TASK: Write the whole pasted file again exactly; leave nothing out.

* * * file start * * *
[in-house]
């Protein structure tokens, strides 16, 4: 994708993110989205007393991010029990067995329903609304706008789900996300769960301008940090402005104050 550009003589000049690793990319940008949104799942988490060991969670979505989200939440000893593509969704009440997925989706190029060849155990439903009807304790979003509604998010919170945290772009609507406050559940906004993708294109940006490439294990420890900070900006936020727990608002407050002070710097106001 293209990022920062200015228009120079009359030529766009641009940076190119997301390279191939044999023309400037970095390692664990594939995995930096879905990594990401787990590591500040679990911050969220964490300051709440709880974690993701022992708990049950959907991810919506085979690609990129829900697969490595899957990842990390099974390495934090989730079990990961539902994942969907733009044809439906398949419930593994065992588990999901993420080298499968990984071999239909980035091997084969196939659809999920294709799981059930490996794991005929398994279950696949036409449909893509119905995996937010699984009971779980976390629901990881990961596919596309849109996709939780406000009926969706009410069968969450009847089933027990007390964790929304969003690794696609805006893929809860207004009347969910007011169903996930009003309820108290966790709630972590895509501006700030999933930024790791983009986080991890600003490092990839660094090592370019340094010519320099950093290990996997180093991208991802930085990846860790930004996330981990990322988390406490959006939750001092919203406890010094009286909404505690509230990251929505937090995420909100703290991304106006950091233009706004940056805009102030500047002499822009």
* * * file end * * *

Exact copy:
[in-house]
């Protein structure tokens, strides 16, 4: 994708993110989205007393991010029990067995329903609304706008789900996300769960301008940090402005104050 550009003589000049690793990319940008949104799942988490060991969670979505989200939440000893593509969704009440997925989706190029060849155990439903009807304790979003509604998010919170945290772009609507406050559940906004993708294109940006490439294990420890900070900006936020727990608002407050002070710097106001 293209990022920062200015228009120079009359030529766009641009940076190119997301390279191939044999023309400037970095390692664990594939995995930096879905990594990401787990590591500040679990911050969220964490300051709440709880974690993701022992708990049950959907991810919506085979690609990129829900697969490595899957990842990390099974390495934090989730079990990961539902994942969907733009044809439906398949419930593994065992588990999901993420080298499968990984071999239909980035091997084969196939659809999920294709799981059930490996794991005929398994279950696949036409449909893509119905995996937010699984009971779980976390629901990881990961596919596309849109996709939780406000009926969706009410069968969450009847089933027990007390964790929304969003690794696609805006893929809860207004009347969910007011169903996930009003309820108290966790709630972590895509501006700030999933930024790791983009986080991890600003490092990839660094090592370019340094010519320099950093290990996997180093991208991802930085990846860790930004996330981990990322988390406490959006939750001092919203406890010094009286909404505690509230990251929505937090995420909100703290991304106006950091233009706004940056805009102030500047002499822009």